The final chapter in local preservationists' efforts to save a 192-year-old Upper Arlington home came to a close last week when the building was razed to make way for an apartment complex and office development.

The final chapter in local preservationists' efforts to save a 192-year-old Upper Arlington home came to a close last week when the building was razed to make way for an apartment complex and office development.

Crews working for Preferred Living demolished the Hutchinson House Nov. 20, ending three weeks of work by the Upper Arlington Historical Society and others who had sought to save the structure and relocate it intact.

"It's a terrible shame," said Upper Arlington Historical Society President Charlie Groezinger. "We're losing a piece of history there, and it's just a shame that a 192-year-old home had to be lost to another apartment building."

The house at 5292 Riverside Drive dated to 1821 when Revolutionary War veteran Amaziah Hutchinson began its construction.

Hutchinson died in 1823, before the stone house was completed, but his son, Amaziah Hutchinson Jr., took up the project and completed it later that year.

The house near the corner of what now is Riverside Drive and Bethel Road was one of the oldest in Franklin County and one of the few still standing that was affiliated with a Columbus-area Revolutionary War veteran.

UAHS officials and other preservationists who joined the effort to save the home had worked to relocate it after learning the city of Upper Arlington granted Preferred Living a demolition permit Nov. 1.

"We lost the battle," Groezinger said. "In all honesty, it was a very long shot."

Preferred Living delayed demolition for 10 days while preservationists evaluated the home and scrambled to raise money to save it, but ultimately proceeded with the development.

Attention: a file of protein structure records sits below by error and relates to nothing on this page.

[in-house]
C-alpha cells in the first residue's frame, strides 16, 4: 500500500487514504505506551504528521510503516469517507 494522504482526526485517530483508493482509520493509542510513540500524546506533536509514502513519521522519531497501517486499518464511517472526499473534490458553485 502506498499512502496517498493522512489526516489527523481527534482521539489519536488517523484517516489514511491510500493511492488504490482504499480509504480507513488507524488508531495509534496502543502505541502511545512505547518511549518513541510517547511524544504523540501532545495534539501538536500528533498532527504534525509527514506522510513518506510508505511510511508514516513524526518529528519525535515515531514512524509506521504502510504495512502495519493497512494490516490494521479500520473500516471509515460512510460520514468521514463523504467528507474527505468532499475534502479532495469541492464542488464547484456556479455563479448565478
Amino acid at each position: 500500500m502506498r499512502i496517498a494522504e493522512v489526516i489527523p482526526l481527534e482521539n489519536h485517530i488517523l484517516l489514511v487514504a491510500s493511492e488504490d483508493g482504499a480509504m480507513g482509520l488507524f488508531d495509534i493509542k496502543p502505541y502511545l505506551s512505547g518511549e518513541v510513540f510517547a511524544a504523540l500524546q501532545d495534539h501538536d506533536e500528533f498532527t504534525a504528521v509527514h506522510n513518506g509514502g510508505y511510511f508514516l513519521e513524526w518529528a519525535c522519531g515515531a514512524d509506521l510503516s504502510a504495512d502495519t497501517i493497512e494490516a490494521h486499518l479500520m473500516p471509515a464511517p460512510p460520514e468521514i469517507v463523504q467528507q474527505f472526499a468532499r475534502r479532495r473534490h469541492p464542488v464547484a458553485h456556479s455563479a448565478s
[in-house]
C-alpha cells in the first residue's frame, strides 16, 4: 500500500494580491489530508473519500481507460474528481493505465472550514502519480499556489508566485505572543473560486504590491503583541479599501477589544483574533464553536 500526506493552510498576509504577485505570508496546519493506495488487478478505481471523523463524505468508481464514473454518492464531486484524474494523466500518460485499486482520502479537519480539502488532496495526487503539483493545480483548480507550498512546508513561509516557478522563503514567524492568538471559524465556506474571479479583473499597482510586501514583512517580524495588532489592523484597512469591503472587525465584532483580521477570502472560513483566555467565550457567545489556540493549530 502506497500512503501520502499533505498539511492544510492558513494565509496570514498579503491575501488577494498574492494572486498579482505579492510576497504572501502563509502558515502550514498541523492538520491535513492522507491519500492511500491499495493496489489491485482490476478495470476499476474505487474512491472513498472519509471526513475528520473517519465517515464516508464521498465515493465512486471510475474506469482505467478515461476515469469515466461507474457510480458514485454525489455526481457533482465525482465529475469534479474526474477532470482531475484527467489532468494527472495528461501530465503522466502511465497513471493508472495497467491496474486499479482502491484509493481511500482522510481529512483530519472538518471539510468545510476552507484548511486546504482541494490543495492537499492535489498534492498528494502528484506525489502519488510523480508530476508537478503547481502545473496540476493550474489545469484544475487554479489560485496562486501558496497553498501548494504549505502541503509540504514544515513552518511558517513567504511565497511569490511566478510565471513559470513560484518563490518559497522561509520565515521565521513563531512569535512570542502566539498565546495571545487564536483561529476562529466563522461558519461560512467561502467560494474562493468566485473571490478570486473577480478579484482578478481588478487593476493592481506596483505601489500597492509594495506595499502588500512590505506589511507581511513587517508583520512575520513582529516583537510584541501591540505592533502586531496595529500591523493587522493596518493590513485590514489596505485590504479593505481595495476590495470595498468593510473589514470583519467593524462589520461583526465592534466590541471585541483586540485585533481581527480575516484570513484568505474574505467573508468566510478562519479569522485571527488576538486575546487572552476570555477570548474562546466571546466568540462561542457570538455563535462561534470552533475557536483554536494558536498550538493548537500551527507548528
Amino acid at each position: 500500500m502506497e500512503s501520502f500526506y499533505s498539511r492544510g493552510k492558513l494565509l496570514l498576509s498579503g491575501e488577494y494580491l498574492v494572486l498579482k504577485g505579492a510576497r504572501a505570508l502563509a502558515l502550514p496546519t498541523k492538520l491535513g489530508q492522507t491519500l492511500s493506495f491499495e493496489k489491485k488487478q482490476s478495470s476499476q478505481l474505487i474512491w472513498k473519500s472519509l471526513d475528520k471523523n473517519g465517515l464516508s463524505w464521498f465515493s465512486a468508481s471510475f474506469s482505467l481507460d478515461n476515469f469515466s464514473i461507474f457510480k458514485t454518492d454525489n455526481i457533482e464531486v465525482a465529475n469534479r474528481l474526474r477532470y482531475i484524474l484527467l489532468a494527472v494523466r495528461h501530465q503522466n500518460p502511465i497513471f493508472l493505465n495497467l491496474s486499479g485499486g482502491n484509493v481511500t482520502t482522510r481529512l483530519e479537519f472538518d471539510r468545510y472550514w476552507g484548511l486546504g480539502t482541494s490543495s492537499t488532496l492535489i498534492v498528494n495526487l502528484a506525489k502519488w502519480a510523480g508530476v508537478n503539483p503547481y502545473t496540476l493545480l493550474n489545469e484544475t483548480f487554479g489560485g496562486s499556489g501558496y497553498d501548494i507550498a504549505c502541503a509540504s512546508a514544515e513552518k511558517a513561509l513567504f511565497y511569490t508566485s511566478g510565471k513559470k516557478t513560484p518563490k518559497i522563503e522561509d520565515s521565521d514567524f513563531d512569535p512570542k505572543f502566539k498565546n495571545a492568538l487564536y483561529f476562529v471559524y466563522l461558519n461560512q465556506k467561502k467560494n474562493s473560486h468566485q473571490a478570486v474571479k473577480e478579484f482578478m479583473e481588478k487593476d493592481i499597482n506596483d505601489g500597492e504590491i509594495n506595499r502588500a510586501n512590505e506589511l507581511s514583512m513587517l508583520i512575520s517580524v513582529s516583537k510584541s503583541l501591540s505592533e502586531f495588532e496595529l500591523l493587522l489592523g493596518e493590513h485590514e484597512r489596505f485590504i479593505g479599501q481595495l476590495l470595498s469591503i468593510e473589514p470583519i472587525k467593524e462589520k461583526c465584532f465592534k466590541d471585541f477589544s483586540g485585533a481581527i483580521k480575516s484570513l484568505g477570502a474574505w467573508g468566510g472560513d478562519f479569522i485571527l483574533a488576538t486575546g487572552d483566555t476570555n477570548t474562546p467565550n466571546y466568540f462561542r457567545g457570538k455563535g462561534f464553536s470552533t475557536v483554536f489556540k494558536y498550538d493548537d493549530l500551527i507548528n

Over the past three weeks, Preferred Living did not respond to calls or emails for comment.

Although disappointed, Groezinger last week said he understood the developer had rights as the owner of the land on which the Hutchinson House sat, and that the onset of winter likely required quick action to prepare for the construction project.

He also wished Upper Arlington officials, who worked for nearly a year with Preferred Living on development plans and the annexation of the land from Perry Township, had alerted his organization about the historical value of the home earlier in the process.

Through that frustration, however, historical society officials hope the Hutchinson House's demise will change how their organization and the city account for older structures throughout Upper Arlington.

"We could identify all the buildings and they could also let us know when anything is even being talked about," Groezinger said. "Obviously, the outcome wasn't what we wanted, but we hope at least what we get from this is better lines of communication between the city and historical society.

"We lost this house. Let's not lose the next one."

Upper Arlington Community Affairs Director Emma Speight said the city is working to that end, reviewing its processes for identifying the historic value of homes and buildings -- including those such as the Hutchinson House that are outside Upper Arlington's historic preservation district.

Speight reiterated the Hutchinson House slipped through the cracks after Upper Arlington Parks and Recreation Director Tim Maloney informed the community and economic development staff roughly a year ago there was an old home on the site Preferred Living was targeting for annexation and development.

She noted the home didn't become a part of Upper Arlington until last summer, and the historical society was contacted about it after the issue came before a larger group of city staff members during site-readiness meetings last month.

"(Planning staff) look at plats, land histories and those sorts of things," Speight said. "Nothing flagged. It didn't trigger in their minds.

"There also were multiple public hearings on this project. No one in the community put two and two together. It was an unfortunate situation."

The city sent a truck to the site Nov. 21 to salvage some of the home's stone on behalf of the historical society. Speight said the city will store the materials until a later use can be determined.

Groezinger said the historical society plans to establish some type of structure with the stone, which he said would commemorate the home and the Hutchinson family and serve as an education tool. He's working with city officials to have it permanently displayed in an Upper Arlington park.

"We'll have something made from those stones that we can put a sign on that would tell the history," he said. "We don't know what that will be."